A Pulitzer prize-winning writer for “The Atlantic” dismissed “New York Post” stories about Hunter Biden’s laptop as disinformation, in 2020. Anne Applebaum downplayed it again Wednesday, as “uninteresting” when quizzed about her views after legacy media validated the contents as factual.
“Those who live outside the Fox News bubble and intend to remain there do not, of course, need to learn any of this stuff,” Ms. Applebaum wrote in a 2020 Atlantic article. “Judging by what has been published, the very worst thing that Tyrmand’s email cache could reveal (if it is authentic) is that some unattractive people sought to use Hunter Biden’s surname and connections to get business deals or score a visit to the White House for their clients.”
“As the gap widens further between the reality lived by most of the public and the ‘reality’ presented by people such as Ingraham and Tyrmand on Fox News, they will need to generate even more noise and even more activity if they are to keep their audience’s attention.”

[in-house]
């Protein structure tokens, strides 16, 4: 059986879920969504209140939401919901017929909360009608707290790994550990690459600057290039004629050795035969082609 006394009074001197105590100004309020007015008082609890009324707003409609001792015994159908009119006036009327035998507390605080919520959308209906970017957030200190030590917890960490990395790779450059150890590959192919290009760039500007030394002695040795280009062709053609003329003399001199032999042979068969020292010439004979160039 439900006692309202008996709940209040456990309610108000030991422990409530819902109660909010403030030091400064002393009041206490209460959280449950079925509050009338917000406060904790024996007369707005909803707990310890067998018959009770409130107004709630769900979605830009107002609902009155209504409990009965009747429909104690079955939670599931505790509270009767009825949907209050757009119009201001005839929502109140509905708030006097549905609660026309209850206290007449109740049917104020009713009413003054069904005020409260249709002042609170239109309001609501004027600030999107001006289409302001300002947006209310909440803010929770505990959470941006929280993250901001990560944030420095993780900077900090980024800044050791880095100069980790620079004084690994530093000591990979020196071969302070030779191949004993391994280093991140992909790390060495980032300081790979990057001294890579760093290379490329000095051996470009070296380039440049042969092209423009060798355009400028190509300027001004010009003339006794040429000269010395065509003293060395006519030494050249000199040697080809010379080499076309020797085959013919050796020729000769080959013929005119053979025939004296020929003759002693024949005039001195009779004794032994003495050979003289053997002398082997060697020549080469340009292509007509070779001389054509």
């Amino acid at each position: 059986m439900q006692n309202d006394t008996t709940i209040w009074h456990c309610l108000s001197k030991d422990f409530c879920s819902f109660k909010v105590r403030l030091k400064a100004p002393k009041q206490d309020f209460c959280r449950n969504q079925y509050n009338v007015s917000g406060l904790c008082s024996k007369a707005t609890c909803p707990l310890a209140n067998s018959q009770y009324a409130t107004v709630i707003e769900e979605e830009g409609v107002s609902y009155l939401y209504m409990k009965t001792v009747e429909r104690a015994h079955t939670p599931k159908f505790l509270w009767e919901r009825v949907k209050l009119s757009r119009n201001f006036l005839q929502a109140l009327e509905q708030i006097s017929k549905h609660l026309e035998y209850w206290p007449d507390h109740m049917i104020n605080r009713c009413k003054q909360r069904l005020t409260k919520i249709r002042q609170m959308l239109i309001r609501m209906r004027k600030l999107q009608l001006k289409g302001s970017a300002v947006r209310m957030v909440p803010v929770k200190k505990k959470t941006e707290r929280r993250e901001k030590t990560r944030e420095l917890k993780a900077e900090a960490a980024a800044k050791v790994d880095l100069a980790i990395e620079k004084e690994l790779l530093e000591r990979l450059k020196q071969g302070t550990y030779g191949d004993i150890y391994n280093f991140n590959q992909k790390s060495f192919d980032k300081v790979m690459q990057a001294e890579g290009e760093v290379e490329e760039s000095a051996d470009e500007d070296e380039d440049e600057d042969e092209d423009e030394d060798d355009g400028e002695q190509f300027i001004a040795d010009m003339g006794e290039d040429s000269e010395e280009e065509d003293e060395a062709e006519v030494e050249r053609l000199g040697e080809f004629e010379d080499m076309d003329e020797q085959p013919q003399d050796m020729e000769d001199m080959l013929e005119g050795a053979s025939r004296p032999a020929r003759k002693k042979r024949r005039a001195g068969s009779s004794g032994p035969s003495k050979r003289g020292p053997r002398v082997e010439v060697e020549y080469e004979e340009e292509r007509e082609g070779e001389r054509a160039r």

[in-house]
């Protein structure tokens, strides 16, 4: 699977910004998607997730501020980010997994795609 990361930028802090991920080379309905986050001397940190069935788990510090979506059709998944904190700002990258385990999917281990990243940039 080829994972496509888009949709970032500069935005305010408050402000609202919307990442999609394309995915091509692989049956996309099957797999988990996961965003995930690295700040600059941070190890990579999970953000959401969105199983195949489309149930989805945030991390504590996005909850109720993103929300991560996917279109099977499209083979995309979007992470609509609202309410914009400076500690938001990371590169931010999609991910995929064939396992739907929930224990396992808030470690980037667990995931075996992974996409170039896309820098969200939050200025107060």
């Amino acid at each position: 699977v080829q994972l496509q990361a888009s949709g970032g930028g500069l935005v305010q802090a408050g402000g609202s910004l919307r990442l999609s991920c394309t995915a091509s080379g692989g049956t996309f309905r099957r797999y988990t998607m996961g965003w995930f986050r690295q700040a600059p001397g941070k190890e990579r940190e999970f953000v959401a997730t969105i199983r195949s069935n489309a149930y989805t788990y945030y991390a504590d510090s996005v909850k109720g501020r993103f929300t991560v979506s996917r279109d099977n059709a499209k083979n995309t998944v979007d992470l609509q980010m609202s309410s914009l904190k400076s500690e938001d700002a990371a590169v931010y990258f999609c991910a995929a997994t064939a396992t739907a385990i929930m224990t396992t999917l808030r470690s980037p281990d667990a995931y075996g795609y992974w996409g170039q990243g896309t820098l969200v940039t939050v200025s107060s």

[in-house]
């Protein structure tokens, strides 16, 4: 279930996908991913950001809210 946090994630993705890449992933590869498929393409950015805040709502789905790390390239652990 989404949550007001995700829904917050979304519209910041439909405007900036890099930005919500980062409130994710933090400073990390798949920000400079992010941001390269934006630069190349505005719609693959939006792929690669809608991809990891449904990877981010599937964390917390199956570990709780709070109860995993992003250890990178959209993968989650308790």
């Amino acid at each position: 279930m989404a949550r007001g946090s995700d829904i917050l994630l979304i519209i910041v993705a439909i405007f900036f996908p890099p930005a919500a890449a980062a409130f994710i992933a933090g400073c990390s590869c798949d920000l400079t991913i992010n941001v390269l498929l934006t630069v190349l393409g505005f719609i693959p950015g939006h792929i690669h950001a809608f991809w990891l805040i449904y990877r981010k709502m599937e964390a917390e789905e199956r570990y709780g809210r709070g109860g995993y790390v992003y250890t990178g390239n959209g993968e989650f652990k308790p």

University of Chicago college freshman Daniel Schmidt reminded Applebaum about her words on reports about Hunter’s laptop during a “Disinformation and the Erosion of Democracy” conference at his university. Mr. Schmidt, a freshman majoring in economics and history at UChicago, asked for clarification about how media can better distinguish “disinformation” from legitimate news.
“@AnneApplebaum, whom we are supposed to believe is some esteemed and highly intelligent journalist, cannot even answer a basic question posed by me, a college freshman,” said Mr. Schmidt in a Twitter post. He added a video clip of his question, the magazine writer’s response and the moderator’s move to end questioning.
The veteran writer basically brushed him off by replying with words that were not responsive to his question.
Applebaum told him she found stories about Hunter Biden to be uninteresting. She did not say whether stories about the son of the sitting vice-president making lucrative business deals with foreign companies was interesting.
An email requesting comment was not immediately returned.
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